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Lavochkin La-9 (Fritz)


Single-Seat Monoplane Fighter Aircraft


The Lavochkin La-9 was a further evolution of the Lavochkin La-126 prototype.
Authored By: Staff Writer | Edited: 6/18/2017
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Specifications


Year: 1946
Manufacturer(s): Lavochkin - Soviet Union
Production: 1,559
Capabilities: Fighter;
Crew: 1
Length: 28.31 ft (8.63 m)
Width: 32.15 ft (9.8 m)
Height: 11.68 ft (3.56 m)
Weight (Empty): 12,822 lb (5,816 kg)
Weight (MTOW): 16,647 lb (7,551 kg)
Power: 1 x Shvetsov ASh-82FN air-cooled radial piston engine generating 1,850hp.
Speed: 429 mph (690 kph; 373 kts)
Ceiling: 35,433 feet (10,800 m; 6.71 miles)
Range: 672 miles (1,082 km; 584 nm)
Rate-of-Climb: 3,489 ft/min (1,063 m/min)
Operators: Soviet Union; China; Romania; North Korea
Lavochkin produced two notable fighters during the defense of the Soviet Union in World War 2 (1939-1945), these being the La-5 and La-7 series. The La-9 was in development by war's end and became a direct development of the La-7 by way of the La-126, a late-war prototype. The Lavochkin La-9 was eventually adopted by the Soviet Air Force and codenamed "Fritz" by NATO. When compared to the La-7 before it, the La-9 represented the same aircraft through with all-metal construction and of slightly larger dimension. The aircraft began operational service during 1946 - to late to see action in World War 2 - and went on to serve in the inventories of a few Soviet-supported countries including China, Romania, and North Korea. Its production run covered two years and totaled 1,500 examples. The La-9 also marked one of Lavochkin's last piston-engined fighters before the shift to jet-powered types in the ensuing years.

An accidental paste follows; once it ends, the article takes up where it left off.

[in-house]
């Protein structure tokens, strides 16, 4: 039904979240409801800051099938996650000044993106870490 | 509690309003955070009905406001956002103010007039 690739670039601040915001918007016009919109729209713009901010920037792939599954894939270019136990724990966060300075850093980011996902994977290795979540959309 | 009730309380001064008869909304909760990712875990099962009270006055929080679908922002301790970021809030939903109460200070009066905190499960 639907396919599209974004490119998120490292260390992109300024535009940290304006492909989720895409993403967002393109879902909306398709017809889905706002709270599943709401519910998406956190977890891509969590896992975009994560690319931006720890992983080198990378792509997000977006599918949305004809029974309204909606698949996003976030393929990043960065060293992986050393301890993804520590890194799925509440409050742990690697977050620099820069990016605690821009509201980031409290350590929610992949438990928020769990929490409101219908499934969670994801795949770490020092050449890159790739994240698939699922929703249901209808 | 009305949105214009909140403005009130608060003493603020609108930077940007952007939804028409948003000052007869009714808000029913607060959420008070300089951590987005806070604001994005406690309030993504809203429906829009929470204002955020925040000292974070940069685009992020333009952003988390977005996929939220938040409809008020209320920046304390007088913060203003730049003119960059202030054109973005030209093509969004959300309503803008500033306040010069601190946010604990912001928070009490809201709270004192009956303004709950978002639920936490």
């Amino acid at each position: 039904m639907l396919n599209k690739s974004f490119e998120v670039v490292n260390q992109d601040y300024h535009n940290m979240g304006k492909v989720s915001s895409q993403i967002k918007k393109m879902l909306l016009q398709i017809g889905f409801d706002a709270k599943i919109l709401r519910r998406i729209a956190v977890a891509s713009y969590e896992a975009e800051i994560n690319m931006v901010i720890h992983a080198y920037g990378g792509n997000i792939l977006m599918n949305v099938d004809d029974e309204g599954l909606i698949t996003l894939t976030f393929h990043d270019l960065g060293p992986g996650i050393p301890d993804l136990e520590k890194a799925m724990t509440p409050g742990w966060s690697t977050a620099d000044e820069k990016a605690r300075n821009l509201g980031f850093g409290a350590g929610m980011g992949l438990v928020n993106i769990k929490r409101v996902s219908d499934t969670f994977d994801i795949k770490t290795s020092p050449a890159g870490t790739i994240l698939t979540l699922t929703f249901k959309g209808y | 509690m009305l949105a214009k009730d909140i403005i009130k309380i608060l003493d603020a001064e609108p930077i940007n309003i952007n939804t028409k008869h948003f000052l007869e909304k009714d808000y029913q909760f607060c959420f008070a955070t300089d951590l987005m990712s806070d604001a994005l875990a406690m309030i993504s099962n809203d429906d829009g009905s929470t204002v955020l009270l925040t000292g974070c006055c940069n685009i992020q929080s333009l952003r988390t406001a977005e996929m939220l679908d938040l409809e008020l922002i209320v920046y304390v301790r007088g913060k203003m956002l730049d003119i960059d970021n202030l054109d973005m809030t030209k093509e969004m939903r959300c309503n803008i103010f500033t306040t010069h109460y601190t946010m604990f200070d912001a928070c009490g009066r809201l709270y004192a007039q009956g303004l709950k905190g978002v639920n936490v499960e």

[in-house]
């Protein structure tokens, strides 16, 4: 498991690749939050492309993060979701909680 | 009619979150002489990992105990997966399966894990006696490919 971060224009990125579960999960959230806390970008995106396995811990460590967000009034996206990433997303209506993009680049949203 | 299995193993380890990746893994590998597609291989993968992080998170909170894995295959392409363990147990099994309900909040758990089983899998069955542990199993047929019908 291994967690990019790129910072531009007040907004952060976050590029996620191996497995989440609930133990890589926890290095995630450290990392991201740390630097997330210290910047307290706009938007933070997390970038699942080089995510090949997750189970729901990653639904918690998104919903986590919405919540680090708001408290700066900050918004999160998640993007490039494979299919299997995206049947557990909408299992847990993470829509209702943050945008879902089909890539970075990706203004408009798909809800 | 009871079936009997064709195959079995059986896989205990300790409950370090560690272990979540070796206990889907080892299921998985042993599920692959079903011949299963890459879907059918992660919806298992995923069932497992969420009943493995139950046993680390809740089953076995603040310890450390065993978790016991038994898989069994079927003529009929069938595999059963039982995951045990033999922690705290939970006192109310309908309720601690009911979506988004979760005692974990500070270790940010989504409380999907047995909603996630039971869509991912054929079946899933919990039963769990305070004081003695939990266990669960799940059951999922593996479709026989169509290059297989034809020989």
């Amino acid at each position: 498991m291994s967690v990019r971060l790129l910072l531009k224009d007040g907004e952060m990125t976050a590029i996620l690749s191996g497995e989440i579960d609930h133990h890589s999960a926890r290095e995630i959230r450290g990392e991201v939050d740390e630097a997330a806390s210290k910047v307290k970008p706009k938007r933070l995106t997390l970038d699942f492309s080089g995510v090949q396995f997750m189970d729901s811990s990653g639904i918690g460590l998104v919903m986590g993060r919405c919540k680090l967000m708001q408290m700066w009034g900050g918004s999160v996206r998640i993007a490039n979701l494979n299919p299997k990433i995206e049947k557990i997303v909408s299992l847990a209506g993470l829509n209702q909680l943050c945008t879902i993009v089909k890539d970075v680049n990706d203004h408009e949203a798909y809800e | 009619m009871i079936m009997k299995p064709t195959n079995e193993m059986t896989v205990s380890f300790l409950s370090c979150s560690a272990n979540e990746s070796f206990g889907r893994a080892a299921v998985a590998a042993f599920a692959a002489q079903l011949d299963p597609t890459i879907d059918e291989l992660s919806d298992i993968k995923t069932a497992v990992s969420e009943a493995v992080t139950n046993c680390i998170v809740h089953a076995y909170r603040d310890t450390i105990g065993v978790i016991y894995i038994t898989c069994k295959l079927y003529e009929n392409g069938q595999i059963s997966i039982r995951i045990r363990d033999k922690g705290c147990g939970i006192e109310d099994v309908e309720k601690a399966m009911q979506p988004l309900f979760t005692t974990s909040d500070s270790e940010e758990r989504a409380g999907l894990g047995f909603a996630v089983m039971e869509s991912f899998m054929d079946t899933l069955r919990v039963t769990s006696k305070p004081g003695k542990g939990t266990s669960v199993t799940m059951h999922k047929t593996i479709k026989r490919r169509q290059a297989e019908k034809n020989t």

The La-9 featured a conventional arrangement with a low-wing monoplane and single-seat cockpit. The fuselage was well-streamlined and its tail-dragger undercarriage retractable (including tailwheel). Armament consisted of 4 x 23mm Nudelman-Suranov NS-23 cannons with 50 projectiles afforded each gun. The all-metal construction of the aircraft allowed engineers to save structural weight which produced increased fuel capacity and greater operational ranges. The weight-saving also allowed for the inclusion of the large-caliber 23mm cannons in the nose.

Power came from a Shvetsov ASh-82FN air-cooled radial piston engine (driving a three-blade propeller) complete with two-stage supercharged and fuel-injection for increased power. Output was 1,850 horsepower, propelling the La-9 to speeds of 430 miles per hour and ranges of 435 miles. Its service ceiling measured 35,400 feet with a rate-of-climb of 3,510 feet per minute.






Graphical image of an aircrat automatic cannon

Armament



STANDARD:
4 x 23mm Nudelman-Suranov NS-23 cannons

Variants / Models



• La-130 - Prototype
• La-9 - Base Fighter Model Designation
• La-9UTI - Two-Seat Conversion Trainer
• La-132 - Proposed Prototype Variant fitted with Shvetsov M-93 engine; never produced.
• La-9M - Prototyped Long Range Variant
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